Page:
Sen. Jack Reed (D-R.I.) led efforts to change the bill. (Manuel Balce Ceneta / Associated…)
Reporting from Washington — Bipartisan legislation sought by President Obama to help small businesses raise money hit a big speed bump when Democratic leaders abruptly postponed a key vote after an attempt to bolster investor protections was rejected by Republicans in the Senate.
The GOP also defeated a popular provision that would have expanded the lending authority of the nation's Export-Import Bank as the floor debate devolved into a partisan standoff.
Concerns have mounted from consumer groups and federal regulators that the bill, which already won overwhelming support in the House, would open the door to a new generation of investor fraud, particularly from online solicitations. The White House supports beefed-up protections.
"We need to stop, slow down, carefully amend this legislation," said Sen. Jack Reed (D-R.I.), who led efforts to change the bill.
House Majority Leader Eric Cantor (R-Va.) dismissed the concerns of Senate Democrats as "phantom investor protection issues," saying they were making eleventh-hour claims to stall the Jumpstart Our Business Startups, or JOBS, Act.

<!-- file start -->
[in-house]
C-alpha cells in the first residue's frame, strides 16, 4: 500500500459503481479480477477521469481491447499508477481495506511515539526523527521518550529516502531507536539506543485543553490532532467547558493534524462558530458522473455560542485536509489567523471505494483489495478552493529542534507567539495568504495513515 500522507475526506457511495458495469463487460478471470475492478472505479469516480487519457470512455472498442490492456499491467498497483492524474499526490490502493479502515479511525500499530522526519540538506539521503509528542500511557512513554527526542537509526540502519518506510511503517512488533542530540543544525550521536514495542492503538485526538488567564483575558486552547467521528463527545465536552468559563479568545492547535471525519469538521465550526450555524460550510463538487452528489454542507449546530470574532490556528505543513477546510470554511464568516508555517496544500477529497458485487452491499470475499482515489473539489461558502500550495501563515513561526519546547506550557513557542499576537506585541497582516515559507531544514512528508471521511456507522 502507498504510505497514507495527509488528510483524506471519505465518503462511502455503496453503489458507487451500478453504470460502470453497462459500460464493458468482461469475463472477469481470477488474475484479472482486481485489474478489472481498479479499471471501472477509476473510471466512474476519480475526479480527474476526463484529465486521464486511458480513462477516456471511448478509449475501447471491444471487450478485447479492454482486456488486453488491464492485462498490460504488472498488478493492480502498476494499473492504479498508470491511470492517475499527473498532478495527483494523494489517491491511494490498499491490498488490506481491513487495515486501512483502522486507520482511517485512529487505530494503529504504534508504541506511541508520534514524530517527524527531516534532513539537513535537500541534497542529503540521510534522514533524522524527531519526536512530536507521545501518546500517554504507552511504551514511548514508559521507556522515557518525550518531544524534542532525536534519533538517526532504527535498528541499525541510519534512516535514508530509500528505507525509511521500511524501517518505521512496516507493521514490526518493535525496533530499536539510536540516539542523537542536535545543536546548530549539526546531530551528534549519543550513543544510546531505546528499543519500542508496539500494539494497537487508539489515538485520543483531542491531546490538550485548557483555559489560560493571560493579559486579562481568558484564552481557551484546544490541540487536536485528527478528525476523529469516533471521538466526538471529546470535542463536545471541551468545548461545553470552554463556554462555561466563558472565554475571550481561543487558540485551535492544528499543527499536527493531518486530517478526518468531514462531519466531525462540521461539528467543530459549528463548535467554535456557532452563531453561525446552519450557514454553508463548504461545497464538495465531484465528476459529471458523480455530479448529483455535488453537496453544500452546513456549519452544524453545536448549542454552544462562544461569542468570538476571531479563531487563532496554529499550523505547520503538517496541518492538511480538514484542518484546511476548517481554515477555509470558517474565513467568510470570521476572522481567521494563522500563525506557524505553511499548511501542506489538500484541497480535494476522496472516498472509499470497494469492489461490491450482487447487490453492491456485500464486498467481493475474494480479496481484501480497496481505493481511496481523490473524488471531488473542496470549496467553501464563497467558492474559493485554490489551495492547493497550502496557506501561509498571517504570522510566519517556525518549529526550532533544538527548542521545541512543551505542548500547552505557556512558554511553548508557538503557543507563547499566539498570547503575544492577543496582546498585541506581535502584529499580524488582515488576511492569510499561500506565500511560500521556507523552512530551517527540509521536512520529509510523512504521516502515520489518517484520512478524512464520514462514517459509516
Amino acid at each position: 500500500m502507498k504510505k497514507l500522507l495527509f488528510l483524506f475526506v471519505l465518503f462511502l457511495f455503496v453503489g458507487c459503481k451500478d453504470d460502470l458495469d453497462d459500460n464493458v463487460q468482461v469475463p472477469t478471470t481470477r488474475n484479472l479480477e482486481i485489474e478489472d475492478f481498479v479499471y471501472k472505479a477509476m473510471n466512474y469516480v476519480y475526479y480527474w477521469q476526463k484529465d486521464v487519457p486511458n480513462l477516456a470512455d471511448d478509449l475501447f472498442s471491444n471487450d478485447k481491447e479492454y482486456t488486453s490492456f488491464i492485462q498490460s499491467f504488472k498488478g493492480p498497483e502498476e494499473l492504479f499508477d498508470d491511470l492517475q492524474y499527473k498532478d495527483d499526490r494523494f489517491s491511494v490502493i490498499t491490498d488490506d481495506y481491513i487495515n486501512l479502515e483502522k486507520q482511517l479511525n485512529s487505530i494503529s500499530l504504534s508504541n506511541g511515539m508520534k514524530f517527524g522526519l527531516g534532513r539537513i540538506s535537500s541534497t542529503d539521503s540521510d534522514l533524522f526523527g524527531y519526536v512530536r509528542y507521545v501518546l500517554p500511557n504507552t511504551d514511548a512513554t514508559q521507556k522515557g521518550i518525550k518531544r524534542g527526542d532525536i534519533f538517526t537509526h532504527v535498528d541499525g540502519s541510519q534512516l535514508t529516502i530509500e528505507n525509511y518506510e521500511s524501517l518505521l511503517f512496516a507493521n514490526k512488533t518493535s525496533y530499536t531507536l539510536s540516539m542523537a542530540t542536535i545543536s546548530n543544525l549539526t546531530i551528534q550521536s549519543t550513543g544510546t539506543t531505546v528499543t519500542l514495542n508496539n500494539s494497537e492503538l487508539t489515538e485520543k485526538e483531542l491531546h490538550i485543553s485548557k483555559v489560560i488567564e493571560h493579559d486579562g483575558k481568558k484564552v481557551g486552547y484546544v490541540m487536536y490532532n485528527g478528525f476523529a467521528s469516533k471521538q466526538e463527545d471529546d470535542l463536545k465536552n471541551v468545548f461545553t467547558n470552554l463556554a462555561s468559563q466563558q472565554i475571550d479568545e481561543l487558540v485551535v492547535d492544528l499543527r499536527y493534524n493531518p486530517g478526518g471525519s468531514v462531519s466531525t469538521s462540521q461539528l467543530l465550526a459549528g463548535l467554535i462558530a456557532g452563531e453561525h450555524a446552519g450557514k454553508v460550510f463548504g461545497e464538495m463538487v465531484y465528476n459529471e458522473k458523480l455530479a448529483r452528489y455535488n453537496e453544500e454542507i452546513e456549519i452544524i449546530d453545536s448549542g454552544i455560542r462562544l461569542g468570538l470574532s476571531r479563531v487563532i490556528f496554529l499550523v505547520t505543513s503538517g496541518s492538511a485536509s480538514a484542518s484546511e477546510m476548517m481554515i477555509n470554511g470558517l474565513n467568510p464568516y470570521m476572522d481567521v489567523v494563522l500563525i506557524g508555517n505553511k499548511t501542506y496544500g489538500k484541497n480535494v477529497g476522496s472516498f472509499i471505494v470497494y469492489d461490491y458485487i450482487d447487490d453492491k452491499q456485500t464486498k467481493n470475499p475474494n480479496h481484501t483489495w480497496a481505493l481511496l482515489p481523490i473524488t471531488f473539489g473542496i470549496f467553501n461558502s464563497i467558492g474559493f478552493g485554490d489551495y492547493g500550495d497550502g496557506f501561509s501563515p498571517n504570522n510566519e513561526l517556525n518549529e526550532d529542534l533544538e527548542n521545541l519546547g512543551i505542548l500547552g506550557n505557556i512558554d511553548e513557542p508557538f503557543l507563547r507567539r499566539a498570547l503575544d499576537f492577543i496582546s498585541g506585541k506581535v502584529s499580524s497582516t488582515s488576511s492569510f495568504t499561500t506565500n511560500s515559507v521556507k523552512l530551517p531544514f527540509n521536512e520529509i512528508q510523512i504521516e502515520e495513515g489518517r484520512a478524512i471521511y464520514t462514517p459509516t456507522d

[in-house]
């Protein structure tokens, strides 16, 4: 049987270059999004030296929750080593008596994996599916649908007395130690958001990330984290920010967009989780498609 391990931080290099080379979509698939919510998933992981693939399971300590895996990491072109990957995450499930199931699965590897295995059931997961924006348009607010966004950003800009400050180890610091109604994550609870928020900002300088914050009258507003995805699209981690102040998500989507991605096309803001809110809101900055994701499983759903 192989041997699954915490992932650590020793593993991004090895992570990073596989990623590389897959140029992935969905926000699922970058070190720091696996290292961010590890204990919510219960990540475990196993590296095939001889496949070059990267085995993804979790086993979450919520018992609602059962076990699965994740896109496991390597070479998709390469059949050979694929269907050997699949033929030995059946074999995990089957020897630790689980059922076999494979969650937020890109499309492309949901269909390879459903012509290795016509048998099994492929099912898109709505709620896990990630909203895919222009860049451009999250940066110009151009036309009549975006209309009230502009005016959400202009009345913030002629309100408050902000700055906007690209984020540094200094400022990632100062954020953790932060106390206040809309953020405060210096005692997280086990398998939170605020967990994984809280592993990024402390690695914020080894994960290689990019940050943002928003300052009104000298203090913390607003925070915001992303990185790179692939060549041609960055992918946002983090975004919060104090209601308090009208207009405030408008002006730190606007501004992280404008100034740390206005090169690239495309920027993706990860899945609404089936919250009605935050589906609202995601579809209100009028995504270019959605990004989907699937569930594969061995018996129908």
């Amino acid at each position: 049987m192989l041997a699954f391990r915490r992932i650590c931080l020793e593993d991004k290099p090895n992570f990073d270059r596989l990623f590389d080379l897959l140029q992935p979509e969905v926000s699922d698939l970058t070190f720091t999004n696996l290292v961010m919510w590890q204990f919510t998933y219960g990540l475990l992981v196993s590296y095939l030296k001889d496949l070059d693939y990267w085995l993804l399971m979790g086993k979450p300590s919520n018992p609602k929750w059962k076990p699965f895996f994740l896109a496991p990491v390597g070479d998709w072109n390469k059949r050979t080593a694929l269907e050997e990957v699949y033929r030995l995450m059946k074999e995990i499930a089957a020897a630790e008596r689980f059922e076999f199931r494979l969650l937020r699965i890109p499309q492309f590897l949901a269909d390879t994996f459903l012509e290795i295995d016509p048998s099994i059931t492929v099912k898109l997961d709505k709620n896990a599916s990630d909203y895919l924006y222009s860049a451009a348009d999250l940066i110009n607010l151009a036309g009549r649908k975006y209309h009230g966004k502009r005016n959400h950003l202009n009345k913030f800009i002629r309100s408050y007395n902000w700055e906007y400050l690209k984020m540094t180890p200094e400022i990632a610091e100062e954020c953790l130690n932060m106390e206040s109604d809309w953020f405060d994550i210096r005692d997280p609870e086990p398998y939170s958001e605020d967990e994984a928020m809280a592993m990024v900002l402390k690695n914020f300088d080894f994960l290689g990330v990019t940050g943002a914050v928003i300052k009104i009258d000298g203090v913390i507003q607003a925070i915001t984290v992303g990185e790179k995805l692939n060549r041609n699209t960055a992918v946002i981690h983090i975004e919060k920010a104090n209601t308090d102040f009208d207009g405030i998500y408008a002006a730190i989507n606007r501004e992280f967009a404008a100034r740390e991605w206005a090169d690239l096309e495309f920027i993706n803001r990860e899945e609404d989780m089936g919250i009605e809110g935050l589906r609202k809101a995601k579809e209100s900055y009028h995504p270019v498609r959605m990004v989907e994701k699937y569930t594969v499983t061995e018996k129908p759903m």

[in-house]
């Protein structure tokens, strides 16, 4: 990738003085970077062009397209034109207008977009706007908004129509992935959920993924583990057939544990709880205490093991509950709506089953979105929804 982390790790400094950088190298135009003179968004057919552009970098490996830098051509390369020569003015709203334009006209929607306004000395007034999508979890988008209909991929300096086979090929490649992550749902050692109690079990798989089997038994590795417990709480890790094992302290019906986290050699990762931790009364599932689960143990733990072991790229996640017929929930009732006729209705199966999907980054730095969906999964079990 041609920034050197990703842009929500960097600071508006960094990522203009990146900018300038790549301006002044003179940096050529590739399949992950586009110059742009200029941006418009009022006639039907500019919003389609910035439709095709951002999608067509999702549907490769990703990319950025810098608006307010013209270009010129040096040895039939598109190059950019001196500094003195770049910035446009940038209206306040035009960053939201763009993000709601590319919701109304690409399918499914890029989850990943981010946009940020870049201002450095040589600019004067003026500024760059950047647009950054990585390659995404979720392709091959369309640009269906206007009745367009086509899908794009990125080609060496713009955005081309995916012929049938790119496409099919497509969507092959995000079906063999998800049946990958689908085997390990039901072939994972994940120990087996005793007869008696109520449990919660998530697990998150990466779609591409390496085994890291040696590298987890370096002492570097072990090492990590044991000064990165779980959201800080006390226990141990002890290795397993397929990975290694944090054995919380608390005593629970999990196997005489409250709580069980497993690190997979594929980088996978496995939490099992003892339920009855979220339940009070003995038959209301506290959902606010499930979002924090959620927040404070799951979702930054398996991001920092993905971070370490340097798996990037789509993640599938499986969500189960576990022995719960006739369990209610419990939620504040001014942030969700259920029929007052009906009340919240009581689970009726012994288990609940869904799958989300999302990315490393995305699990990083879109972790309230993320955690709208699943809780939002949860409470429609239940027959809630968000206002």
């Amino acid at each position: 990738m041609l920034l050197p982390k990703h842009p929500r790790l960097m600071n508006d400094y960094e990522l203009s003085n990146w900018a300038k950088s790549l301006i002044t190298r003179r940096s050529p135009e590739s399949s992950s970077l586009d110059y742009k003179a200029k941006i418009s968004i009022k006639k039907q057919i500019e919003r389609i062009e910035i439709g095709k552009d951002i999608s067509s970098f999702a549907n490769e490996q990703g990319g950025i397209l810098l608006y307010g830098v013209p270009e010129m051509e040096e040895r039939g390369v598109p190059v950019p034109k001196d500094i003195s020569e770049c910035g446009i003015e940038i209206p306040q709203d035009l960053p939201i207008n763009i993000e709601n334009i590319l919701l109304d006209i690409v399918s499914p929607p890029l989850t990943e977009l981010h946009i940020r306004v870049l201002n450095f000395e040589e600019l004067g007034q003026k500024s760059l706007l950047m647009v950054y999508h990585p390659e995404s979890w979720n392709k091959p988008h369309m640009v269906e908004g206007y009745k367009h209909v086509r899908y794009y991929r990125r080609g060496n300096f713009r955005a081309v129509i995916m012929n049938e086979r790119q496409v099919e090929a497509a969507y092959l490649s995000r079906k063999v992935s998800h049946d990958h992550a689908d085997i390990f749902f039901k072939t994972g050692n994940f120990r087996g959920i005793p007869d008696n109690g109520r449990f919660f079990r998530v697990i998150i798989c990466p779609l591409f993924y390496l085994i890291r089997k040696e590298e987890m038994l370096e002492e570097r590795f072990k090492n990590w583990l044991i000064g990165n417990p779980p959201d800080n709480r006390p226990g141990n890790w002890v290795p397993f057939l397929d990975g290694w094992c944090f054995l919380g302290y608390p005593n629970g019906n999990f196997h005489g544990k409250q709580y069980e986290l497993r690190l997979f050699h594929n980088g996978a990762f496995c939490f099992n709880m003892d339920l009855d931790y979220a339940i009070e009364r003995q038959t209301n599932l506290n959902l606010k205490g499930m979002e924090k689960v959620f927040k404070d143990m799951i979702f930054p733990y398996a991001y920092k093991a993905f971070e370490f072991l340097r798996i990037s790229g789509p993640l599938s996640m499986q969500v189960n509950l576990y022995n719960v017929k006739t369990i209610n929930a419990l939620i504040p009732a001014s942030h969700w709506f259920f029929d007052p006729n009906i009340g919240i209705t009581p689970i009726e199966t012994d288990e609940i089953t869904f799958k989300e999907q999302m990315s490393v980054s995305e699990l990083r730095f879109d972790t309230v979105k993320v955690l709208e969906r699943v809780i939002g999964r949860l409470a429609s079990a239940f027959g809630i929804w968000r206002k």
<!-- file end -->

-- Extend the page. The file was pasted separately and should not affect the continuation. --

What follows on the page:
"Senate Democrats have worked overtime to find excuses," Cantor said earlier this week.
The legislation would loosen federal regulations on small and start-up businesses as they seek investors.
Companies with less than $1 billion in annual revenue could bypass certain Securities and Exchange Commission reporting requirements for public offerings — a provision that SEC Chairwoman Mary Schapiro said was too broad and included large companies. She suggests limiting the exemption to companies earning less than $350 million.
The legislation also would exempt "crowd-funding" — an emerging way of creating pools of small investors with solicitations online and through social media — from some reporting requirements.
Democratic-led efforts to change those provisions and others that they said would protect investors were shot down in a largely party-line vote.
Republicans also rejected an effort to expand the lending capacity of the nation's Export-Import Bank, which provides financing for companies. Leading conservatives oppose the bank, calling it a government slush fund for certain industries.
The influential Club for Growth calls the entity the "Bank of Boeing" because the aircraft company receives Export-Import Bank financing. But key business groups, including the U.S. Chamber of Commerce, supported the reauthorization.
The bank's authorization expires in May, and the proposal would have gradually increased its lending capacity to $140 billion a year by 2015 from $100 billion.